It wasn’t really great on the short run. It took us about 10 laps to get going. We’d sometimes lose a couple of spots, but on the long run we’d just mow them back down and go back and pass everybody and more. We were really strong on the long run, and I was really happy with the car and the speed.
We didn’t get the finish to show for it. We had a loose wheel on the last stop on pit road and had to pit under green to fix it, and that kind of ruined our day there. It ruined a good finish; I felt like we could have definitely been in the top 10 at the end.
Neff – We have talked a lot about the traction compound over the last year or so. Does rubber actually stick to the compound, or does it peel off and roll elsewhere?
Alexander – I think what happens is the compound is eventually pulled up by the tires and it goes away. I believe rubber sticks to it, but we end up picking the stuff up, and by the end of the race it isn’t as present as it is at the beginning of the race. I don’t think it helps lay rubber, so to speak, on the racetrack. It definitely does give grip in the areas where they spray it, and that is why you see guys running in it. I think it is a little bit different at every track we go to, concrete vs. asphalt and things like that. I don’t know if it helps lay more rubber on the track, but it definitely gives more grip.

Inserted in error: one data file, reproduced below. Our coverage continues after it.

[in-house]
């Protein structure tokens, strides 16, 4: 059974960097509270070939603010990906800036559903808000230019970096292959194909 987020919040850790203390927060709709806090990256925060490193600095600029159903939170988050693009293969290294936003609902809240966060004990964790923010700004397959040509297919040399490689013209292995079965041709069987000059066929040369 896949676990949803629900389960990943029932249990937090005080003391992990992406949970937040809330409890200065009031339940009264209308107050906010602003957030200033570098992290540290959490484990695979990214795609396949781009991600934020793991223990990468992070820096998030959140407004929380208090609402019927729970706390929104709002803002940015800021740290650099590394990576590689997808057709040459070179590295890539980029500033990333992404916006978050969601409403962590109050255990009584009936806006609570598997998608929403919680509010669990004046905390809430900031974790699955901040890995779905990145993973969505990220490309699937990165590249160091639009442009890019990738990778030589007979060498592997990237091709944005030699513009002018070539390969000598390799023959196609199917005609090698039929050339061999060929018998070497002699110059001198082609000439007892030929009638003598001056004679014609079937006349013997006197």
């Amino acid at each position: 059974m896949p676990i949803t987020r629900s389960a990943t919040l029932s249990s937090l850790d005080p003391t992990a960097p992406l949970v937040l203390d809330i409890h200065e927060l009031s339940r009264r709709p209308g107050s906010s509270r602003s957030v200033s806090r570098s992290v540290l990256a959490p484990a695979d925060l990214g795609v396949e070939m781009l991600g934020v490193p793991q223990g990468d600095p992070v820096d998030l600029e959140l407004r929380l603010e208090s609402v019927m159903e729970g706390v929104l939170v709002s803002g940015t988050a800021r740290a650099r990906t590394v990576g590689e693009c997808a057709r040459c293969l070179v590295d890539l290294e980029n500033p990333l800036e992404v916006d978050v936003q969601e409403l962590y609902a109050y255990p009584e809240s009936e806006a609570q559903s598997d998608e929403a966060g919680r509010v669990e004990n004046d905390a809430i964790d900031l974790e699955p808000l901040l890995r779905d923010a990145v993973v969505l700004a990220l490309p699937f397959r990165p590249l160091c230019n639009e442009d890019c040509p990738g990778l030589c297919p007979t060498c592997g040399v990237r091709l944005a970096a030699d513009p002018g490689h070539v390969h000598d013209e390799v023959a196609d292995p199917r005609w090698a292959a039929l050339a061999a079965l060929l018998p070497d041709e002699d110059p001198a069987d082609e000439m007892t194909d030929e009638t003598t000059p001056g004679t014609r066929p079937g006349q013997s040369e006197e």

Neff – When you head to Pocono, is Turn 3 your primary focus as you start practice?